How managed services providers can extend their portfolio and technical capabilities without the additional financial investment

managed servicesKaren Griffith, Practice Lead, Cloud Solutions EMEA has over 15 years’ experience in the IT industry. She and her highly skilled technical team work with customers within the full lifecycle of Cloud Services, from the initial asset discovery, pre-sales including POT’s and POC’s, to the Cloud Strategy and Architecture Services and on to the cloud migration, transformation and automation services

We all want to say yes to our customers and everyone I meet prides themselves in providing their customers with a great service. But for many businesses working in the managed services industry, finding the balance between offering your customers the support they need across numerous different technologies verses being able to maintain a healthy profit is a constant and intense balancing act.

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Posted under IT infrastructure

The race to e-Christmas – will it be trouble free?

Christian Magirus, VP at Avnet Services EMEA

A recent IMRG study found the internet is expected to account for 27% of sales for multi-channel retailers during the last quarter of this year. eCommerce has been growing very strongly for more than 10 years, and mobile commerce have added even more impetus to this trend. Last year, Forrester predicted that European online retail sales will grow 11% a year up to 2017. The pace of growth will be fastest, at 18% per year, in southern European countries like Italy and Spain. eCommerce system performance will therefore be a significant source of revenue generation and an especially important area for retailers’ attention as the year draws to a close this year.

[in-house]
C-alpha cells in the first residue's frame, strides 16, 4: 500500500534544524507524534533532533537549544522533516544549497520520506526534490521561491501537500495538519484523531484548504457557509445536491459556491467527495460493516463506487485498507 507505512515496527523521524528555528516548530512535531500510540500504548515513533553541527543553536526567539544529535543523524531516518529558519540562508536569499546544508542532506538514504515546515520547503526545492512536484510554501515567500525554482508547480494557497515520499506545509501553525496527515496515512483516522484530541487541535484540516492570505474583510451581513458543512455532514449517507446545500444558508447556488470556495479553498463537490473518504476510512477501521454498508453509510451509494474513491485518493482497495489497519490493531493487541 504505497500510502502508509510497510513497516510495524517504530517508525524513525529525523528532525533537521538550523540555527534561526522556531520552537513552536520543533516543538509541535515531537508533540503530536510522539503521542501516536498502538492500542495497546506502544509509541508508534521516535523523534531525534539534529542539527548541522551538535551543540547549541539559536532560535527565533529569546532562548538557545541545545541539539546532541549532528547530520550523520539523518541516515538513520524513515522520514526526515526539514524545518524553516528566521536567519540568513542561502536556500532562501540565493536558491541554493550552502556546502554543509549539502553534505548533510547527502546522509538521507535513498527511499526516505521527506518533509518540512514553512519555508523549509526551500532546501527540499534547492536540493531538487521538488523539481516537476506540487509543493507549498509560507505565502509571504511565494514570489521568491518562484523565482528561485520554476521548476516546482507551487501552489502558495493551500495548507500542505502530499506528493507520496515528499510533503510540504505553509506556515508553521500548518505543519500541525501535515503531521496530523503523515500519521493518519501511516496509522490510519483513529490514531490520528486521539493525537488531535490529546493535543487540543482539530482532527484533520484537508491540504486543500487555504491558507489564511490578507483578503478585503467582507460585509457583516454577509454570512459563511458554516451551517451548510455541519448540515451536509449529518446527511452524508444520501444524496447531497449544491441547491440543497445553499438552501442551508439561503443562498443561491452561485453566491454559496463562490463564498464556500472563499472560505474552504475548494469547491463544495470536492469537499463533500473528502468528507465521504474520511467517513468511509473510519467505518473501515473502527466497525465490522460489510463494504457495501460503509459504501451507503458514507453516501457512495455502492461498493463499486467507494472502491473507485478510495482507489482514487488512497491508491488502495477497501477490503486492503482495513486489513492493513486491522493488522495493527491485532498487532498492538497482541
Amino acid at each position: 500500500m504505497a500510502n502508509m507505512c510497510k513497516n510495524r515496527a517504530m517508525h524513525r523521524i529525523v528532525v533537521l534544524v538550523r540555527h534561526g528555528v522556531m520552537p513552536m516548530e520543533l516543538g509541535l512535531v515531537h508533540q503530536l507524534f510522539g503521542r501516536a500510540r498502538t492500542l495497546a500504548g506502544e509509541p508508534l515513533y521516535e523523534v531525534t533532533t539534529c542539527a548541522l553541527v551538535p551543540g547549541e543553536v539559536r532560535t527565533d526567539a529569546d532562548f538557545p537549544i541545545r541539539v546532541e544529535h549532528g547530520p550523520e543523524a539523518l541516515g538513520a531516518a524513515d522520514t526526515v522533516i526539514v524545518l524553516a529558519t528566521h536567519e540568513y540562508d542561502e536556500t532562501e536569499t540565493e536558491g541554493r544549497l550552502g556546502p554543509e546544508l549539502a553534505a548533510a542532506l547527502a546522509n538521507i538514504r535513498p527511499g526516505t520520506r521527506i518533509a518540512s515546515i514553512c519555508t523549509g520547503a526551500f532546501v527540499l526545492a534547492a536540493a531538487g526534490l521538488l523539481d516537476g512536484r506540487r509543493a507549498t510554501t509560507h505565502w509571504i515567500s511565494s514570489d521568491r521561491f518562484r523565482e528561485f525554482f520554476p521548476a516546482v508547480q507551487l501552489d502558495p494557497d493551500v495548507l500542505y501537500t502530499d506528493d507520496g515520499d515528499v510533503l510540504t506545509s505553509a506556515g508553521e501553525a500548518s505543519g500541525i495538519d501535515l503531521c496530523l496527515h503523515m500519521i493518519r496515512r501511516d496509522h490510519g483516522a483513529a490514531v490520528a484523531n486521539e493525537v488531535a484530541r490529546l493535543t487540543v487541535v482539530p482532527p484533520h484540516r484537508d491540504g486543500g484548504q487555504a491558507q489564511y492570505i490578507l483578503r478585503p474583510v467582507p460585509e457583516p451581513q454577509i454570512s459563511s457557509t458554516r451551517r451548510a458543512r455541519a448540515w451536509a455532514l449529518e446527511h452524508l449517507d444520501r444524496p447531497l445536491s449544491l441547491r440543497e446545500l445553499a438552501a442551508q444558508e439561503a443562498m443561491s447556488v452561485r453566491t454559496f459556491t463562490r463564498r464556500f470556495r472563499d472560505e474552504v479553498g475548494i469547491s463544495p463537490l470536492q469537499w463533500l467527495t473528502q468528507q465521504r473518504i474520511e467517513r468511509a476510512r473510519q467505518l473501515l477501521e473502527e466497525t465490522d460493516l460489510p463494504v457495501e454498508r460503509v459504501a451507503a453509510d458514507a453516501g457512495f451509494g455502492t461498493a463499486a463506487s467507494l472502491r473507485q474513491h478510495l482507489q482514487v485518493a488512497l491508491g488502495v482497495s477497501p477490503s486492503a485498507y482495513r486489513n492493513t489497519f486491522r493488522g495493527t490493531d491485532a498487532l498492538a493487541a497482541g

But how can we really prepare for this onslaught of consumers? Solution providers and value-added resellers (VARs) in EMEA need to turn to the most effective solutions to help their retail clients optimise eCommerce systems for this end-of-year increase in demand.

 

The busiest day overall in terms of internet purchasing is predicted to be the first Monday in December, although the peak day does vary by retailer. Some department store chains in Europe are predicting the busiest day in the run up to Christmas will be ‘Cyber Sunday’, when shoppers, armed with one of the final pay packets of the year, will hit the Internet to buy most of their presents.

 

Solution providers and VARs are in an excellent position to contribute to trouble free online ordering, transaction processing and logistics for their retail clients. These following practical steps are designed to help partners address their retail clients’ business challenges, such as eCommerce system slowdowns and failures:

  • Sort recurring website ‘issues’ now, don’t wait  Partners should work with their retail clients to baseline eCommerce sites before the holiday season begins, helping retailers immediately recognise if something abnormal occurs to the website functionality during the holiday season. Also, auditing sites allows partners and retailers to identify small and recurring errors that could multiply during times of heavy site traffic. Remediating these seemingly small problems before the holiday season, such as simply reducing errors written to logs, can significantly improve site performance during critical periods.
  • Assess sites to reduce risk – Partners should also carefully review retailers’ local and edge caching strategies, which often have not been updated since their sites went live. Any adjustments made should be tested to reduce the risk of a poorly performing site. Additionally, partners should examine retailers’ sites holistically. An assessment of items such as infrastructure stability, bandwidth usage, network backups and other back-end systems can help identify areas that could have a negative impact under increased holiday transactional loads.